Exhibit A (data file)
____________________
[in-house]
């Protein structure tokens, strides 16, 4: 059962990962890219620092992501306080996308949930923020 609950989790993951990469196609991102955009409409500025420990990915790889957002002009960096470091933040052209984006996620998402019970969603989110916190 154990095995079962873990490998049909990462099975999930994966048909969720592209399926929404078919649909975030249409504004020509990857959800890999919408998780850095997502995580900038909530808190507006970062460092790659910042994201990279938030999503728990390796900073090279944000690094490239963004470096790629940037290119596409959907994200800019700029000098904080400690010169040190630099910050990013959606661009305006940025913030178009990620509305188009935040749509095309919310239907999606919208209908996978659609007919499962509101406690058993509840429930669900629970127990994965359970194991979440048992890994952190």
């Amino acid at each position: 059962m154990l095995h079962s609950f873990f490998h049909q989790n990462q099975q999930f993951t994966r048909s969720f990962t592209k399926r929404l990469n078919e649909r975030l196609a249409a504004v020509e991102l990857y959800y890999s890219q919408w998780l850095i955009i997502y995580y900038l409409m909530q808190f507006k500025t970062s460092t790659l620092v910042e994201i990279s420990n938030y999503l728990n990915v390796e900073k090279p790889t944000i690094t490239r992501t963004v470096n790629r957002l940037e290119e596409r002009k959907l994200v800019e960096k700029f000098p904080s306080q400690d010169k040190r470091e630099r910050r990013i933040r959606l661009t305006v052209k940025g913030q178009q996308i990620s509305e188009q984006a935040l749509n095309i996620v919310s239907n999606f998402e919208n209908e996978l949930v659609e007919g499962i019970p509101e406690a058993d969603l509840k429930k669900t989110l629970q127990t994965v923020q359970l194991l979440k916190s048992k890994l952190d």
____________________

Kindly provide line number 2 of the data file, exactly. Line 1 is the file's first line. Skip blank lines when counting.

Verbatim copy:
């Protein structure tokens, strides 16, 4: 059962990962890219620092992501306080996308949930923020 609950989790993951990469196609991102955009409409500025420990990915790889957002002009960096470091933040052209984006996620998402019970969603989110916190 154990095995079962873990490998049909990462099975999930994966048909969720592209399926929404078919649909975030249409504004020509990857959800890999919408998780850095997502995580900038909530808190507006970062460092790659910042994201990279938030999503728990390796900073090279944000690094490239963004470096790629940037290119596409959907994200800019700029000098904080400690010169040190630099910050990013959606661009305006940025913030178009990620509305188009935040749509095309919310239907999606919208209908996978659609007919499962509101406690058993509840429930669900629970127990994965359970194991979440048992890994952190």